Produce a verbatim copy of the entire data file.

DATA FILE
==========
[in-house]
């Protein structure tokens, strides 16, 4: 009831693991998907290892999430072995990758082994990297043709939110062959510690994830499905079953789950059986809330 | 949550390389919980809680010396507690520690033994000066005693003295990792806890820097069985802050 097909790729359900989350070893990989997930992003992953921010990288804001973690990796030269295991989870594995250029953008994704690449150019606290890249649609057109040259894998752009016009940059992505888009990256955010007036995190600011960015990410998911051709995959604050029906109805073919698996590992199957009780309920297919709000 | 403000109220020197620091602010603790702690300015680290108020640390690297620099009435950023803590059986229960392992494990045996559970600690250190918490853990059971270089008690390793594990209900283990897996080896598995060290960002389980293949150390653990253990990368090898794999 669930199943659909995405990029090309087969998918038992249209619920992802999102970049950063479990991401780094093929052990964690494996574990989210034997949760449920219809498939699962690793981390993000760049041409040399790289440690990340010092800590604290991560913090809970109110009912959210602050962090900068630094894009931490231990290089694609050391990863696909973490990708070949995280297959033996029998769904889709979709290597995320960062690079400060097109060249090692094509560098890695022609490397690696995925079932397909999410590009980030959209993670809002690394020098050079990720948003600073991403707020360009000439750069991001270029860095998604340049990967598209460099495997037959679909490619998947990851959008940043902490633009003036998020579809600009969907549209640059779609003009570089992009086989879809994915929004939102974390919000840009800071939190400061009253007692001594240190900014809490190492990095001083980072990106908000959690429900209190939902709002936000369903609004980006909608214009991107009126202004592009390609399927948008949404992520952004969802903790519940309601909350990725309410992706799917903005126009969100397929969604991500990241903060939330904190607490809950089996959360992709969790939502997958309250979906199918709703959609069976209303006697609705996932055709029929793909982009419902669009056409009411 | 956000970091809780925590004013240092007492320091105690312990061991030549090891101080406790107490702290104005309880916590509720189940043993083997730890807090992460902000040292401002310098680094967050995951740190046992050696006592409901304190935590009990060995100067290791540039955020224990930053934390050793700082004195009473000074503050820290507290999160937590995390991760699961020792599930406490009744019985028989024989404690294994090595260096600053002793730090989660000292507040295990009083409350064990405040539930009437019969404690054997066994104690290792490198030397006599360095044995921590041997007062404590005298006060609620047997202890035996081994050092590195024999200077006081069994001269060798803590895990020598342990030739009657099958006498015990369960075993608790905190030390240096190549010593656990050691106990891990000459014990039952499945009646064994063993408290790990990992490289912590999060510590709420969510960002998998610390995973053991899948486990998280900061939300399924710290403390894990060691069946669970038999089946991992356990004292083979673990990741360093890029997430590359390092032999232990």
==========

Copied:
[in-house]
């Protein structure tokens, strides 16, 4: 009831693991998907290892999430072995990758082994990297043709939110062959510690994830499905079953789950059986809330 | 949550390389919980809680010396507690520690033994000066005693003295990792806890820097069985802050 097909790729359900989350070893990989997930992003992953921010990288804001973690990796030269295991989870594995250029953008994704690449150019606290890249649609057109040259894998752009016009940059992505888009990256955010007036995190600011960015990410998911051709995959604050029906109805073919698996590992199957009780309920297919709000 | 403000109220020197620091602010603790702690300015680290108020640390690297620099009435950023803590059986229960392992494990045996559970600690250190918490853990059971270089008690390793594990209900283990897996080896598995060290960002389980293949150390653990253990990368090898794999 669930199943659909995405990029090309087969998918038992249209619920992802999102970049950063479990991401780094093929052990964690494996574990989210034997949760449920219809498939699962690793981390993000760049041409040399790289440690990340010092800590604290991560913090809970109110009912959210602050962090900068630094894009931490231990290089694609050391990863696909973490990708070949995280297959033996029998769904889709979709290597995320960062690079400060097109060249090692094509560098890695022609490397690696995925079932397909999410590009980030959209993670809002690394020098050079990720948003600073991403707020360009000439750069991001270029860095998604340049990967598209460099495997037959679909490619998947990851959008940043902490633009003036998020579809600009969907549209640059779609003009570089992009086989879809994915929004939102974390919000840009800071939190400061009253007692001594240190900014809490190492990095001083980072990106908000959690429900209190939902709002936000369903609004980006909608214009991107009126202004592009390609399927948008949404992520952004969802903790519940309601909350990725309410992706799917903005126009969100397929969604991500990241903060939330904190607490809950089996959360992709969790939502997958309250979906199918709703959609069976209303006697609705996932055709029929793909982009419902669009056409009411 | 956000970091809780925590004013240092007492320091105690312990061991030549090891101080406790107490702290104005309880916590509720189940043993083997730890807090992460902000040292401002310098680094967050995951740190046992050696006592409901304190935590009990060995100067290791540039955020224990930053934390050793700082004195009473000074503050820290507290999160937590995390991760699961020792599930406490009744019985028989024989404690294994090595260096600053002793730090989660000292507040295990009083409350064990405040539930009437019969404690054997066994104690290792490198030397006599360095044995921590041997007062404590005298006060609620047997202890035996081994050092590195024999200077006081069994001269060798803590895990020598342990030739009657099958006498015990369960075993608790905190030390240096190549010593656990050691106990891990000459014990039952499945009646064994063993408290790990990992490289912590999060510590709420969510960002998998610390995973053991899948486990998280900061939300399924710290403390894990060691069946669970038999089946991992356990004292083979673990990741360093890029997430590359390092032999232990």